1. If you are trying this for the first time, it would be a good idea to do so using the staging instances of dist-git, Koji, etc. See How to configure your Fedora development system to access the Fedora staging infrastructure for  instructions.
  2. There is currently (as of 29 March 2017) some oddness when triggering tests to run in staging dist-git. The Taskotron code goes through and tries to clone the dist-git repository with a branch matching the fXX in the NVR. If it can’t find that, it assumes rawhide and gets master. However, rawhide is still f26 in staging. Unfortunately, the f26 branch in staging dist-git may or may not contain the full package source files, as well has having improperly configured commit rights. Thus, for the time being, the f25 branch in staging dist-git should to be used for tests.
  3. Currently (as of 29 March 2017), there may be some oddness triggering tests to run from a branch other than master in production dist-git. Thus, for the time being, the master branch in production dist-git should to be used for tests.


  1. Install the necessary development packages and complete the Fedora development setup and Taskotron setup on your Fedora development machine:
    $ sudo dnf install fedora-packager
    $ fedora-packager-setup
    # configure ssh keys
    $ sudo dnf install libtaskotron
    $ sudo usermod -aG taskotron $USER
    # log out and back in for the new group assignment to take effect
  2. Identify the Fedora package for which you will be adding tests. You will need commit rights to the package in order to actually add any tests. It would also be a good idea to get in contact with the current Fedora packagers/maintainers to let them know what you’re up to!
  3. Check out the package from dist-git using the Fedora RPM packaging utility, fedpkg.
  4. Create a test subdirectory in the Fedora dist-git repository for the package for which you are adding tests.
  5. Within the RPM test directory, create a subdirectory for each test. Name it something useful that identifies the test. If is related to a BugZilla, consider starting the name of the subdirectory with the BugID and include a brief summary of the test. For example, “bz123456-foo-needs-to-support-bar”.
  6. Inside the per-test subdirectory, create/copy test scripts, etc. to run the desired test. You can find some trivial examples in the packages libtaskotron and python-avocado.
  7. Inside the per-test subdirectory, create a file named runtask.yml using the following as an example. It runs “make run” as a shell command (which happens to be the standard method by which beakerlib tests are run). See the Taskotron documentation for details on the format of this file and the directives that can be used. Note that this simple task does NOT reports its results to ResultsDB.
    name: bz123456-foo-needs-to-support-bar
    desc: "Tests BZ#123456 - Foo needs to support bar."
    maintainer: your_userid
        - koji_build
        - arch
        - make
        - name: download the build
            action: download
            koji_build: ${koji_build}
            arch: $arch
            target_dir: ${workdir}/rpms
        - name: install the build
            - dnf install -y ${workdir}/rpms/*.rpm
        - name: run test
            - make run
  8. The following example is slightly more complex. It runs python code that generates a specially formatted YAML results file that gets reported to ResultsDB.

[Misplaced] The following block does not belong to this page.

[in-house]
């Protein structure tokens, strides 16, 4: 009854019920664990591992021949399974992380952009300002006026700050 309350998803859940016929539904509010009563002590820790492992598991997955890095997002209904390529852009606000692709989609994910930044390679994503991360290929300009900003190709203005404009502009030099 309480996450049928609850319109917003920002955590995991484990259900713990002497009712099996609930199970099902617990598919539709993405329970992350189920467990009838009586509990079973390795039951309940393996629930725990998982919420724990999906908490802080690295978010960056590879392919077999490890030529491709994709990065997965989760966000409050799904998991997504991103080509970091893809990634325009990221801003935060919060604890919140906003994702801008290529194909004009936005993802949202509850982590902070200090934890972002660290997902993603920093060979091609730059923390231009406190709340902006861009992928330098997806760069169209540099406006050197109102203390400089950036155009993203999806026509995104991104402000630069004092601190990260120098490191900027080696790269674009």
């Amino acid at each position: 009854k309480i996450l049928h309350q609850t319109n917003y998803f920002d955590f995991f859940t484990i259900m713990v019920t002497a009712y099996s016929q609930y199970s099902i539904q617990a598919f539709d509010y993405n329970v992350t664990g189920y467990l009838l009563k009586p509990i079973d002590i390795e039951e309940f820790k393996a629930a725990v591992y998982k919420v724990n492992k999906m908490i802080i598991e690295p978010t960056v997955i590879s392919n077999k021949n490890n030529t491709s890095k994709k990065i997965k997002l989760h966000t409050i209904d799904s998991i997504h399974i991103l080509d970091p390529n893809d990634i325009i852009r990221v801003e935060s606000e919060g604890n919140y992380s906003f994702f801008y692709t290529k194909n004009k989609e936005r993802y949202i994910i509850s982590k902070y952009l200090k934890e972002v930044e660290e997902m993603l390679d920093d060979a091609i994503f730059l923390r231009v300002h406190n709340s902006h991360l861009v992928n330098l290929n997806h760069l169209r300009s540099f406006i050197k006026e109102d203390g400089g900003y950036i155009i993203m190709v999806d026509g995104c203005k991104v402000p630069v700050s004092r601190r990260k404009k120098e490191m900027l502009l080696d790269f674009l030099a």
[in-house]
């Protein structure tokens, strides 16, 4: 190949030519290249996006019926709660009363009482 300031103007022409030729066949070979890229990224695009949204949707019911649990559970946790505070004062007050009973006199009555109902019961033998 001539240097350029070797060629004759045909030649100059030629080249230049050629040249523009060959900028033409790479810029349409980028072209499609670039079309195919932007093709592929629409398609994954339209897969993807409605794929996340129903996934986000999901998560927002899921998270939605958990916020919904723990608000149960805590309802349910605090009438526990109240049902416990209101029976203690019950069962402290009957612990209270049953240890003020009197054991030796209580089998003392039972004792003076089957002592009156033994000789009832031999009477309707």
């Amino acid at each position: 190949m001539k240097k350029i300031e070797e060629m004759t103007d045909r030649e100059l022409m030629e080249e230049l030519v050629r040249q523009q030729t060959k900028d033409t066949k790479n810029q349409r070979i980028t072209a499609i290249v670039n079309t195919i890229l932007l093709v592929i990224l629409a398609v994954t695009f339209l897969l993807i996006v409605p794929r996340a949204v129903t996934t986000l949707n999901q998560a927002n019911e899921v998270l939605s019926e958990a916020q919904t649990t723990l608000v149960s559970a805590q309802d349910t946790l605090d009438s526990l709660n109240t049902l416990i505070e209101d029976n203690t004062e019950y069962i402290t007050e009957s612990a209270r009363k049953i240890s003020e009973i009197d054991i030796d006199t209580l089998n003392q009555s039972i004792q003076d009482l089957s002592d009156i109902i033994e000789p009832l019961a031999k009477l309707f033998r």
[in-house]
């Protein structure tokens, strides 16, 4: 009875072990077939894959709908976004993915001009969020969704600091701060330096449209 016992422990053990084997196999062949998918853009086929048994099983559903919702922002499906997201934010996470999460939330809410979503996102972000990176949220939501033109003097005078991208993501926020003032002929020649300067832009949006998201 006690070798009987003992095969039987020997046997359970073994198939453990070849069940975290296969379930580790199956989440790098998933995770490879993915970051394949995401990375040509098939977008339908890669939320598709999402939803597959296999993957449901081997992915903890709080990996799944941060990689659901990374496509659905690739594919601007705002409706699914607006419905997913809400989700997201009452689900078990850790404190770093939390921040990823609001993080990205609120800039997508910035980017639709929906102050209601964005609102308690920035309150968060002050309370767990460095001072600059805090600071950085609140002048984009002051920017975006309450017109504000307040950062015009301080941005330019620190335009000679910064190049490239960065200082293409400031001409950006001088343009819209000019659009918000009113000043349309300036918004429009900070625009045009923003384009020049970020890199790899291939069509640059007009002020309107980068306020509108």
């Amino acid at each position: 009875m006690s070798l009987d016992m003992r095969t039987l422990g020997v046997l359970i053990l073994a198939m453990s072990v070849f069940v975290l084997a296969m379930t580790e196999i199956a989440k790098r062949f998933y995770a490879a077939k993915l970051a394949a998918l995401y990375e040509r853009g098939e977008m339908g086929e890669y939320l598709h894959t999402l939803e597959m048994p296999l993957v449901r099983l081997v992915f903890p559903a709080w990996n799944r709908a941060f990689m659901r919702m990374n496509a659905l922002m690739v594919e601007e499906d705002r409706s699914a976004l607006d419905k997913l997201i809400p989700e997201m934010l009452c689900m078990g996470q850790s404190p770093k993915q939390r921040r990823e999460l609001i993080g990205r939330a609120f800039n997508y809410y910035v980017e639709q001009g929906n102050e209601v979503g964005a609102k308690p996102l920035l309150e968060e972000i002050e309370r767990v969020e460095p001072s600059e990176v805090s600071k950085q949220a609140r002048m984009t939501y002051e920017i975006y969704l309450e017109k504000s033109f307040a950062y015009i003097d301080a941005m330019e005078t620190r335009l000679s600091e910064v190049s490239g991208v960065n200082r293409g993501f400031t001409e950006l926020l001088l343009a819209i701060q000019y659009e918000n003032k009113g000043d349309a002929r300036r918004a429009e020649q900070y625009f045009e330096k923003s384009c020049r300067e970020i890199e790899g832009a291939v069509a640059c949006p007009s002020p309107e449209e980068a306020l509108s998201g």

name: bz123456-foo-needs-to-support-bar
    desc: "Tests BZ#123456 - Foo needs to support bar."
    maintainer: your_userid
        - koji_build
        - arch
        - name: install the build
            - dnf install -y ${workdir}/rpms/*.rpm
        - name: run bz123456-foo-needs-to-support-bar
            file: run_test.py
            callable: run
            koji_build: ${koji_build}
            arch: ${arch}
            artifactsdir: ${artifactsdir}
        export: test_output
        - name: report results to resultsdb
            results: ${test_output}
  9. Inside the per-test subdirectory, you should create a README file in reStructuredText (RST) or Markdown (MD) format that explains your test and how to run it. Following is an example README.rst.
    name: bz123456-foo-needs-to-support-bar
    This is an example task for `Taskotron <https://fedoraproject.org/wiki/Taskotron>`_ that implements a test that foo supports bar (BugZilla #123456).
    Standalone you can run it like this::
      $ make run
    Through taskotron runner you can run it like this::
      $ runtask -i foo-1.1-111.fc25 -t koji_build -a noarch runtask.yml
  10. Test your test to make sure it runs locally directly from the shell, and through libtaskotron by running the runtask command similar to the README example shown in the previous step. You may need to run as root using sudo depending on what your task does.
  11. Bump the package release number in the package spec file to get it to rebuild in Koji.
  12. Commit your changes to the dist-git repository.
  13. Submit a package build in Koji using fedpkg build. Note that Taskotron does NOT currently run tests from dist-git when performing a “scratch” build.
  14. Results (if reported) can be found in ResultsDB (production/staging) after the build has finished if you query for it. Item would be NVR, testcase would be whatever you put into the formula (which should get standardized some day soon).
  15. If the task crashes or fails to report results, you won’t see a result in ResultsDB. But, you should at least see it in the Tasoktron dist-git builders log (production/staging) and ExecDB (production/staging).

Good luck!